Approaches:
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Mileage Charts: showing Distances between
Departments
–
–
Distances measures “Euclidian-wise” using
computed straight lines between department
centroids
Distances measure “Recti-linear” were
department to department distances are
computed by moving horizontally and vertically
along expected aisle routes
Mileage Chart Format
A
B
C
D
E
A
XXX
100
200
300
400
B
100(?)
XXX
100
200
300
C
200
100
XXX
100
200
D
300
200
100
XXX
100
E
400
300
200
100
XXX
BackTracks:
From-To Charts
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Charts, based on Routings, that show
each relevant part’s movement
through the proposed facility
Format is similar to Mileage chart but
are rarely symmetrical or fully
populated
More expensive travel can be
handled with increased Volumes or
have other special handling costs
attached
Examining Quantitative Design
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We begin with a Qualitatively designed
facility (one that meets perceived activity
relationships)
To keep it simple, lets look at a Flow–thru
facility:
A
B
C
D
General Flow Direction
E
Consider that each
of the departments
(A to E) are 100
units square
Representative Products are selected
for study:
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These might be “group seeds” or “large volume”
products or in other ways represent how the product
will move thru the facility
Lets explore 3: (Pr 1, Pr 2 and Pr 3)
Product
Pr1
Prod. Quantity
30
Routing
A-C-B-D-E
Pr2
Pr3
12
7
A-B-D-E
A-C-D-B-E
Mileage Chart:
A
B
C
D
E
A
XXX
100
200
300
400
B
100
XXX
100
200
300
C
200
100
XXX
100
200
D
300
200
100
XXX
100
E
400
300
200
100
XXX
From To Chart (based on Routing)
A
B
C
D
E
0
0
A
XXX
Pr2 12
Pr 1 30 +
Pr 3 2*7 =
30 +14 = 44
B
0
XXX
0
Pr 1 30 +
Pr2 12 = 42
Pr 3 2*7 =
14
C
0
Pr 1 30
XXX
Pr 3 2*7 =
14
0
D
0
Pr 3 2*7 =
14
0
XXX
Pr 1 30 +
Pr2 12 = 42
E
0
0
0
0
XXX
Pr 3 is heavier and costlier to move – we double
volume to make it equivalent to Pr 1 & Pr 2
From To Issues
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The filled cells below the diagonal represent moves
against the general directed flow of the original
facility design ( they – may (should) – cost more
than moves above the line for the same distances)
Cells Close to the diagonal are short distance moves
while cells remote from the diagonal are long
distance moves
The number of moves (not filled cells!) must equal
the total of each move in the routing sheets for the
products
Costing Transport in the Layout:
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For comparison:
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all forward moves cost $1/unit vol/unit distance
All Backtrack move cost $1.25/unit vol/unit distance
Costs
A
A
xxx
B
1
C
1
D
1
E
1
B
C
D
1.25
1.25
1.25
xxx
1.25
1.25
1
xxx
1.25
1
1
xxx
1
1
1
E
1.25
1.25
1.25
1.25
xxx
Layout Total Transport Cost
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Form: M*F*C “cell products”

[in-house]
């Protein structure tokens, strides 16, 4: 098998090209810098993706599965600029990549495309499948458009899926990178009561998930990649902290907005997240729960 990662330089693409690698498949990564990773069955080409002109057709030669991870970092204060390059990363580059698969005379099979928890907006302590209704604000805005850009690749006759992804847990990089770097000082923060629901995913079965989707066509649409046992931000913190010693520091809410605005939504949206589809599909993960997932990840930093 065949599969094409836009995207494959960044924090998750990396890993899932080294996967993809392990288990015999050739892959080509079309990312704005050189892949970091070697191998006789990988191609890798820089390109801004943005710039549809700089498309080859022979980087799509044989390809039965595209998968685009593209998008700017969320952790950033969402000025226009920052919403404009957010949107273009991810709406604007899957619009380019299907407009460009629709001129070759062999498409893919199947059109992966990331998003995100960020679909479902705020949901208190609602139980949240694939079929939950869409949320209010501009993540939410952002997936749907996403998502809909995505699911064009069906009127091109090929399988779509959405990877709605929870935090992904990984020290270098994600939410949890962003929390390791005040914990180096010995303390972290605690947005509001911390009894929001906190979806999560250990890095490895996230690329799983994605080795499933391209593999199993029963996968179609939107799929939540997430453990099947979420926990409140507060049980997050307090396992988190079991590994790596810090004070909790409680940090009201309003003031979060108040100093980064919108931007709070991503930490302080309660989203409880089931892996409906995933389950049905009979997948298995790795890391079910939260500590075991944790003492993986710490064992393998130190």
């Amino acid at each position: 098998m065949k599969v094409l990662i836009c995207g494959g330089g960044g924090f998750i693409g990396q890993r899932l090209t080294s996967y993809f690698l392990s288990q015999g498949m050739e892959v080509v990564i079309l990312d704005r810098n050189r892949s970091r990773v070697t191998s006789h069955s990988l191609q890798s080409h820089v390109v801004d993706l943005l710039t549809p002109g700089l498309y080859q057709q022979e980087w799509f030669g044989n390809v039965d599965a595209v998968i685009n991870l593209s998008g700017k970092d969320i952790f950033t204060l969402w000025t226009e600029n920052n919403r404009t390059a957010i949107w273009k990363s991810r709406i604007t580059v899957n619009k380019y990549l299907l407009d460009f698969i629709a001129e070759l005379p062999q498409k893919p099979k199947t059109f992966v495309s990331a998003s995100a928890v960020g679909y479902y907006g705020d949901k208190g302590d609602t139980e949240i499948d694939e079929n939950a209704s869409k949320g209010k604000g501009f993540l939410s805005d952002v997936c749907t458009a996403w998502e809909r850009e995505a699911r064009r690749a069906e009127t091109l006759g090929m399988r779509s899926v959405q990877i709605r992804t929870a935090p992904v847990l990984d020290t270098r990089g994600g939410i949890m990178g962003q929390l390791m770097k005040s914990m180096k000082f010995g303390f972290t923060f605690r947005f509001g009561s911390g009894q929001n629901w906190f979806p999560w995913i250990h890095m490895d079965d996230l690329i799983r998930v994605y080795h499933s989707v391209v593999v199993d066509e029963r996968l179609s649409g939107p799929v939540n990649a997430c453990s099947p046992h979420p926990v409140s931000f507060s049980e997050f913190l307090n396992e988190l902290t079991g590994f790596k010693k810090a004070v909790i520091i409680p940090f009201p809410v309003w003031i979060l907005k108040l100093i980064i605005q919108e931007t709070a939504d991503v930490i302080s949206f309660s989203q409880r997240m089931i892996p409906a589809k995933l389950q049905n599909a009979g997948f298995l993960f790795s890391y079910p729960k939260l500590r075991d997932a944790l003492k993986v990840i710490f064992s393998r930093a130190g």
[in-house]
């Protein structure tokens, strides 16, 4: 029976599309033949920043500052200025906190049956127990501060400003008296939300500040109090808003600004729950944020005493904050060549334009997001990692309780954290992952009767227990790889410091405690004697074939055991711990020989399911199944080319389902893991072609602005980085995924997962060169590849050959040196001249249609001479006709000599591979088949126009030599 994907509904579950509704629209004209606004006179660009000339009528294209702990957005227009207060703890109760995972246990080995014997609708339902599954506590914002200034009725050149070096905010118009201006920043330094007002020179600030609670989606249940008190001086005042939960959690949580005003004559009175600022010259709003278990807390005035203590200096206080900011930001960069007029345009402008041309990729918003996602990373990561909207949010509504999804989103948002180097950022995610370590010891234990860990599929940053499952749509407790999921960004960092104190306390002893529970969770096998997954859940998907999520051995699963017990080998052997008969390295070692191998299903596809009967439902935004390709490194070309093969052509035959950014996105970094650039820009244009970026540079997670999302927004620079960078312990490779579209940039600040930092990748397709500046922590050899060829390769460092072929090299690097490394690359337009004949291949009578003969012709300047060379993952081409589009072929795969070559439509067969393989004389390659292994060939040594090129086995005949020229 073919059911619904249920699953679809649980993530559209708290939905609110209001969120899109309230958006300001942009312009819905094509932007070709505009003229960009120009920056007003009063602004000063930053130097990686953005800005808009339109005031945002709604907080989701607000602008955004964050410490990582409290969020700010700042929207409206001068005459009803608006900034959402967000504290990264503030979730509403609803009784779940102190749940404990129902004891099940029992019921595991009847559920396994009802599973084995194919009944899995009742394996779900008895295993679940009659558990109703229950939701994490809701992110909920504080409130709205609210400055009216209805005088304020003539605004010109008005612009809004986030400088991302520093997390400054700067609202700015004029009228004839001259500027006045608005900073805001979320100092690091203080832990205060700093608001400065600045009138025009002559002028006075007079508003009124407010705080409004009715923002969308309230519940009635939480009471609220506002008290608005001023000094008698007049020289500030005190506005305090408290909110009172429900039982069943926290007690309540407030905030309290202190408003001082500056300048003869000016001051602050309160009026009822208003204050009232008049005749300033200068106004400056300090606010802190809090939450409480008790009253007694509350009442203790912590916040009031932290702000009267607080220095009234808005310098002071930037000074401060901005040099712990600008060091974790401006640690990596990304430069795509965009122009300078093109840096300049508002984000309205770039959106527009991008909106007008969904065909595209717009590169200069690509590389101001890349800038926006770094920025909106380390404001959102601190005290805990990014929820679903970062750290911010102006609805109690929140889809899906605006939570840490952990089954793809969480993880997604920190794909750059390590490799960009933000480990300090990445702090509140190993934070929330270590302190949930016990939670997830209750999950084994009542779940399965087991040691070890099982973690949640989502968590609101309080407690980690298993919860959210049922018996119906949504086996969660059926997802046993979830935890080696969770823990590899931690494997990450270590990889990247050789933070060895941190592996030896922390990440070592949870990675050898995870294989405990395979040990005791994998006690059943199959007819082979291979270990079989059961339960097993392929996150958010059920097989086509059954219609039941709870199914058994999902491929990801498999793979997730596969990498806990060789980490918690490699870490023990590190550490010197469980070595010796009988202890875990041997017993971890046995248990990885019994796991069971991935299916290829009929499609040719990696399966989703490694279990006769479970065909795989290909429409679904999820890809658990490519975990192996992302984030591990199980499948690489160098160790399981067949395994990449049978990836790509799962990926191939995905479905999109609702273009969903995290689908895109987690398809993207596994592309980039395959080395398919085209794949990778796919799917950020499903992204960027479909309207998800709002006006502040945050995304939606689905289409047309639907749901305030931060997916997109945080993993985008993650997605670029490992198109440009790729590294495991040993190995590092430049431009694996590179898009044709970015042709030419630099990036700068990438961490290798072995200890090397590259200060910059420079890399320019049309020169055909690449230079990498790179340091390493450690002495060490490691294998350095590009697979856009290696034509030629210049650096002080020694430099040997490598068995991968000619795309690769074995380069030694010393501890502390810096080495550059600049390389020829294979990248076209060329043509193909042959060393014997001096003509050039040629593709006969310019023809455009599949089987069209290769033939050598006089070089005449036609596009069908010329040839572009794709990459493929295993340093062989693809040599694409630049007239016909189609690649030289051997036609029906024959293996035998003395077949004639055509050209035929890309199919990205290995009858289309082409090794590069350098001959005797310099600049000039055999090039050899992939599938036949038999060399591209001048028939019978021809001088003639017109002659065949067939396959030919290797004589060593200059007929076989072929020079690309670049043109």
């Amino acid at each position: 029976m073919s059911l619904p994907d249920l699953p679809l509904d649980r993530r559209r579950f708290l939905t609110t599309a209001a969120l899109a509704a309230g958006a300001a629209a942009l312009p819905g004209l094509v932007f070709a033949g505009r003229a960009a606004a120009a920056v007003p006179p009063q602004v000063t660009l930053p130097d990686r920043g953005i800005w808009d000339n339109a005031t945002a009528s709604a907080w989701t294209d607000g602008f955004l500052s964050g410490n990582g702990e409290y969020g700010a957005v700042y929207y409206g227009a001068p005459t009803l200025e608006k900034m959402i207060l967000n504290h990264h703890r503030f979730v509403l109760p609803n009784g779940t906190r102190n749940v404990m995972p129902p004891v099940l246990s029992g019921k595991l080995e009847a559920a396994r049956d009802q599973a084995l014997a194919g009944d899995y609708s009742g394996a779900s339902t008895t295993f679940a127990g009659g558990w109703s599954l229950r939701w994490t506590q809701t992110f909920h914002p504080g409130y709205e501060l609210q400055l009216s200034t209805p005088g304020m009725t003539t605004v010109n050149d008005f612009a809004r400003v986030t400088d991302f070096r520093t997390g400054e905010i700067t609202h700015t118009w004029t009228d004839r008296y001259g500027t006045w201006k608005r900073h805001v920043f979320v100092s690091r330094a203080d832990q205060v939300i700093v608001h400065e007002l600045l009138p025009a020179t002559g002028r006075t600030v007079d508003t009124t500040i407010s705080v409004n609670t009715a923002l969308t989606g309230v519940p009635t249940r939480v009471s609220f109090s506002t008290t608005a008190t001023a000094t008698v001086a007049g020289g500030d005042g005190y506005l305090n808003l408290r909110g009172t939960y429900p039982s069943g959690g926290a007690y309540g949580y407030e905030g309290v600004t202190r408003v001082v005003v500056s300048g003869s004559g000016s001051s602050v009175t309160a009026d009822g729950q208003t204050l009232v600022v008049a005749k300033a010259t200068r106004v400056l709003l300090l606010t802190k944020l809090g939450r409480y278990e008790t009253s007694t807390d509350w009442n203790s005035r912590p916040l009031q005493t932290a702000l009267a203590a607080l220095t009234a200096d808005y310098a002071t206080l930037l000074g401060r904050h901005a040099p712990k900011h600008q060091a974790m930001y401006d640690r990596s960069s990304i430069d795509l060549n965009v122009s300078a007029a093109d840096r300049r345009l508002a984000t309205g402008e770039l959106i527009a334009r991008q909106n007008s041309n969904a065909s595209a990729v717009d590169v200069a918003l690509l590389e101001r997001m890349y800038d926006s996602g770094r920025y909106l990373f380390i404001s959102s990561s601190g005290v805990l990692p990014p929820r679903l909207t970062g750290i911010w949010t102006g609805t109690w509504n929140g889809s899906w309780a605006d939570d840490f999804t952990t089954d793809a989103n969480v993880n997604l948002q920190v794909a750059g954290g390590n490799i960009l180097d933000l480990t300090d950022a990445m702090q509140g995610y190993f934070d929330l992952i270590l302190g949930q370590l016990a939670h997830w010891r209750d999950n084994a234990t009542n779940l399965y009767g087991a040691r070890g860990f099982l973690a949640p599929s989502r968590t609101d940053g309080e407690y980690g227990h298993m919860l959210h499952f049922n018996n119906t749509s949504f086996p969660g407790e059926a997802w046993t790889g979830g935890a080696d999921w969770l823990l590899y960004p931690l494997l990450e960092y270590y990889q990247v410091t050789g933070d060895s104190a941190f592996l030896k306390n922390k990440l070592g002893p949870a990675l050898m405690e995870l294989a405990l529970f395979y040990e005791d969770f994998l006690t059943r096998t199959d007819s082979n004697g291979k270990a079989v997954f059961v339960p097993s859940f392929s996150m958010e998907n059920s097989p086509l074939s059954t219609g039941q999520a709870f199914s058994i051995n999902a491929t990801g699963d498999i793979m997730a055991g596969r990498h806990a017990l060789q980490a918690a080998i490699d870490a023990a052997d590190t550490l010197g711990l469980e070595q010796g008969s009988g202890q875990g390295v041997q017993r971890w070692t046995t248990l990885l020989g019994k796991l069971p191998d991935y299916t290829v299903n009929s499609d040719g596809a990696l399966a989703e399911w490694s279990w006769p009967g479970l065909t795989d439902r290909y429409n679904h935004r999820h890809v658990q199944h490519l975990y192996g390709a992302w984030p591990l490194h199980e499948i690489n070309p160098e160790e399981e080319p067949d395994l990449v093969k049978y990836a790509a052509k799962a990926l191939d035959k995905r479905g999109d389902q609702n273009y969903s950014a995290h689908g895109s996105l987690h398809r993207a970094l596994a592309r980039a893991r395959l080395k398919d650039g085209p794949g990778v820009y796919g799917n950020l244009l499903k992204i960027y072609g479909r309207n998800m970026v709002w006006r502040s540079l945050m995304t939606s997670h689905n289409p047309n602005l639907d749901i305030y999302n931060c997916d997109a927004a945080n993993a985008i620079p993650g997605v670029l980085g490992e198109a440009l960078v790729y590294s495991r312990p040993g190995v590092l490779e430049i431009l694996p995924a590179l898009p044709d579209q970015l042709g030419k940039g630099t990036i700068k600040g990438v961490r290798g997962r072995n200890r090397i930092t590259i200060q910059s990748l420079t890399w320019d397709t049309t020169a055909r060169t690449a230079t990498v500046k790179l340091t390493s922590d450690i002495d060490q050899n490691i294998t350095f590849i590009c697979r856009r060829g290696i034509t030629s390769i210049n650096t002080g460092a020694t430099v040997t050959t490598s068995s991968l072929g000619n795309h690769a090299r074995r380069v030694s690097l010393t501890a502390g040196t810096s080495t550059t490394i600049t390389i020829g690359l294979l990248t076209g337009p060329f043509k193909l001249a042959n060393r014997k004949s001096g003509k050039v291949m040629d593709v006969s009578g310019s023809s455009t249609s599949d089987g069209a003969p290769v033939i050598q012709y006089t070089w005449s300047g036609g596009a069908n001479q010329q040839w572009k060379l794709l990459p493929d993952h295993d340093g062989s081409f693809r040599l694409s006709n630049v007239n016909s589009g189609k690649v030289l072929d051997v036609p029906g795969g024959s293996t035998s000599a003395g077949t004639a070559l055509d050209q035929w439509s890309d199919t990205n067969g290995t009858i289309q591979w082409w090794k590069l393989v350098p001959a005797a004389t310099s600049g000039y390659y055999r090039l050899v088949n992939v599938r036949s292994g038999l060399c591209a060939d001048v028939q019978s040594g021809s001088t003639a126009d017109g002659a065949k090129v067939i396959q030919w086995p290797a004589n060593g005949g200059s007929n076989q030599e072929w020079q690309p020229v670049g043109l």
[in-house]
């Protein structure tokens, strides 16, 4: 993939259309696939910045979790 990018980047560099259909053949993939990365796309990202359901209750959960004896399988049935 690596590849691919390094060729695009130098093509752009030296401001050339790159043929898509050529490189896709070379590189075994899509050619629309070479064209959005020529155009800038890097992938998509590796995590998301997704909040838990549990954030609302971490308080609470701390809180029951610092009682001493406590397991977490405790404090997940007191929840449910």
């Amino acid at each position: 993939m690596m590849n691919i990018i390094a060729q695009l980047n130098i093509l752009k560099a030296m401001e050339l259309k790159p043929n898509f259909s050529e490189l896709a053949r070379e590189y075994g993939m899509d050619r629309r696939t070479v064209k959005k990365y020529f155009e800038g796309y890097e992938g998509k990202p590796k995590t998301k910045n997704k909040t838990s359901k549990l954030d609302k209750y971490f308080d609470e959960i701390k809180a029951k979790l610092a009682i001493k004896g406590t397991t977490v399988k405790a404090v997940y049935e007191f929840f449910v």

Sum each cell of resultant matrix пѓ it is the facility
transportation cost (for comparison)
Can we do Better?
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Lets Swap Departments B & C
A
C
B
D
E
General Flow Direction
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This will change our Mileage and Cost
Matrices as well as arrangements in From/To
Matrix
New Mileage Chart:
A
C
B
D
E
A
XXX
100
200
300
400
C
100
XXX
100
200
300
B
200
100
XXX
100
200
D
300
200
100
XXX
100
E
400
300
200
100
XXX
New From-To Chart
A
C
B
D
E
A
XXX
Pr 1 30 +
Pr 3 2*7 =
30 +14 = 44
Pr2 12
0
0
C
0
XXX
Pr 1 30
Pr 3 2*7 =
14
0
B
0
0
XXX
Pr 1 30 +
Pr2 12 = 42
Pr 3 2*7 =
14
D
0
0
Pr 3 2*7 =
14
XXX
Pr 1 30 +
Pr2 12 = 42
E
0
0
0
0
XXX
New Cost Matrix:
Costs
A
C
B
D
E
A
xxx
1
1
1
1
C
1.25
xxx
1
1
1
B
1.25
1.25
xxx
1
1
D
1.25
1.25
1.25
xxx
1
E
1.25
1.25
1.25
1.25
xxx
New Transportation Costs:
Examining these results:
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Swapping 2 departments lead to a reduction
in cost of:
–
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$9900 or about 28% of the original cost
Can we improve further?
–
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Not with this fundamental design
Can we redesign the general footprint?
Then we can keep looking!
New Fundamental Design:
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And applying a Euclidean Concept of distances!
A
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C
D
B
E
Distance from A to B is: (1002+1002).5 = 142 units
Distance A to E is: (2002+1002).5 = 224 units
Typically, with Euclidean distances, were would not consider
transport cost differences in either direction – this facility shape
doesn’t favor general directions of flow!
Mileage Chart (now)
A
C
B
D
E
A
XXX
100
142
200
224
C
100
XXX
100
100
142
B
142
100
XXX
142
100
D
200
100
142
XXX
100
E
224
142
100
100
XXX
Transportation Cost Picture:
A further savings of $1000 – as manager we decide if the
new configuration design is worth the savings gained!